The first component of exercising a positive EI is to ask yourself what you are feeling at the time. Knowing what emotions are at the surface of your mind before reacting will help you to respond positively and decrease the chances of prolonging or intensifying issues. Let us consider a possible work scenario.
A staff meeting has been scheduled, and is set to begin but several employees have not reported to the conference room. The Human Resource (HR) Manager is standing at the front of the room ready to present information as the tardy employees enter the meeting boisterously. They do not apologise to the group for being late or for their disruptive entrance.
Fortunately, this HR manager has a highly developed EI and recognises that he must act. First he acknowledges that he is slightly angry. But, he also understands that anger is a secondary emotion, and not the emotion he wants to respond with. Instead he admits to himself that he is hurt and disappointed that a small group of individuals chose to disrespect him, their co-workers and exhibited disregard for their work responsibilities.
Acknowledging and accepting the hurt and anger allows the HR manager to put those emotions aside until they may be addressed in the proper setting with the appropriate individuals, and return his focus to conducting the staff meeting successfully as planned. Emotional Intelligence has equipped him to face emotions in a healthy manner; he rules his emotions they do not rule him. This principle applies to performing his work tasks as well as interacting with colleagues.
Practicing EI is also beneficial to maintaining healthy, positive interpersonal relationships at home and with work colleagues. Individuals who are self-aware and consider how their beliefs and behaviors affect interactions with others generally have better relationships. Let us consider this interaction between peers.
An office assistant is seated at the table in the employee lounge. A colleague approaches and places a stack of papers on the table directly in front her. The colleague explains her inability to complete the assignment, and states that she needs the office assistant to complete and submit it.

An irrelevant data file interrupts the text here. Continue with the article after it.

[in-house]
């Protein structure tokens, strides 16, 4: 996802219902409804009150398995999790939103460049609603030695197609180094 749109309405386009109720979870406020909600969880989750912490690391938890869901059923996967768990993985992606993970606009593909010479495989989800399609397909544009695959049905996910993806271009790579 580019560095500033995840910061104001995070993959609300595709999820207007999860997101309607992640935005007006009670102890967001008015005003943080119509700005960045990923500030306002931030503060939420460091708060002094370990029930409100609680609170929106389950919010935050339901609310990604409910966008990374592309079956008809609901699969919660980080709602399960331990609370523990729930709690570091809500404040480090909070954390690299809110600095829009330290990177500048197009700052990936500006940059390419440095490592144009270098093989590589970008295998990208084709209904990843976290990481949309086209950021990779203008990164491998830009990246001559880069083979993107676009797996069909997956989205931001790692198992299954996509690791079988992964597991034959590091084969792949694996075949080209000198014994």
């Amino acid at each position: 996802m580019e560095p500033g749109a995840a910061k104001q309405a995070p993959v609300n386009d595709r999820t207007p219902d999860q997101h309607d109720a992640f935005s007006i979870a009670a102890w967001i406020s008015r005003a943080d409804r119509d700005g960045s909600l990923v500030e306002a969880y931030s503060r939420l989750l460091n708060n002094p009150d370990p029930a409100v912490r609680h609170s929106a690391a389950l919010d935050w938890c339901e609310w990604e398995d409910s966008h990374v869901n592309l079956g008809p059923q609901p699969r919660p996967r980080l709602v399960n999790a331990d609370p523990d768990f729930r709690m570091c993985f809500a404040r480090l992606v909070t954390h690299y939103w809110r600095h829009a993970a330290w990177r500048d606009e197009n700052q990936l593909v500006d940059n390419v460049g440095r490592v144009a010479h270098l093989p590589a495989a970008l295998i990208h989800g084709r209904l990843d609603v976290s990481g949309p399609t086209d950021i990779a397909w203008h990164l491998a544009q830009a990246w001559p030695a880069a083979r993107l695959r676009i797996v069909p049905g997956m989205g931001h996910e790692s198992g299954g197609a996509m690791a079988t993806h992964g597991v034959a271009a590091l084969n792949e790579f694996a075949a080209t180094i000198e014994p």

The office assistant is emotionally mature, and immediately begins to analyse her emotions. Her initial response is anger about her colleague’s chosen approach. Then, she recognises confusion over her role in this potential assignment. Lastly, she realises she’s hurt because her colleague did not extend common courtesy in a greeting or in making the request. With knowledge and acceptance of these emotions the office assistant is prepared to move forward with an emotionally stable approach.
As an Emotionally Intelligent adult, the office assistant is aware that how she responds will determine the success of their relationship and the work project. She responds by acknowledging a relationship exists between them by offering a greeting, and then inquires as to the specifications of her participation. The office assistant successfully addressed her emotions and diverted the possibility of a conflict between herself and her co-worker.
Emotional Intelligence or maturity leads to happier, healthier and more successful careers and personal lives. Forming the habit of identifying and analyzing the validity of your emotions before deciding on a course of action is a skill that all adults should acquire. It improves communication and promotes understanding. It assists in problem solving and increases productivity. Emotional Intelligence reduces stress and as a result stimulates better physical health. Emotionally Intelligent individuals are more peaceful, and interact calmly with others thus inspiring peaceful work and home environments.
Author: Dorothy Spry, Business Psychologist http://www.cognitive-behavioural-coaching.com
About the Author
Dorothy Spry IABMCP is an award winning business psychologist coach, trainer, researcher and author. Drawing on her research and expertise in the field of emotional intelligence training, accreditations, coaching and development led Dorothy to explore more robust, psychologically researched and evidenced based forms of coaching. Coaching that would provide a coach or client with the tools and techniques in which to build authentic emotionally intelligent behaviours.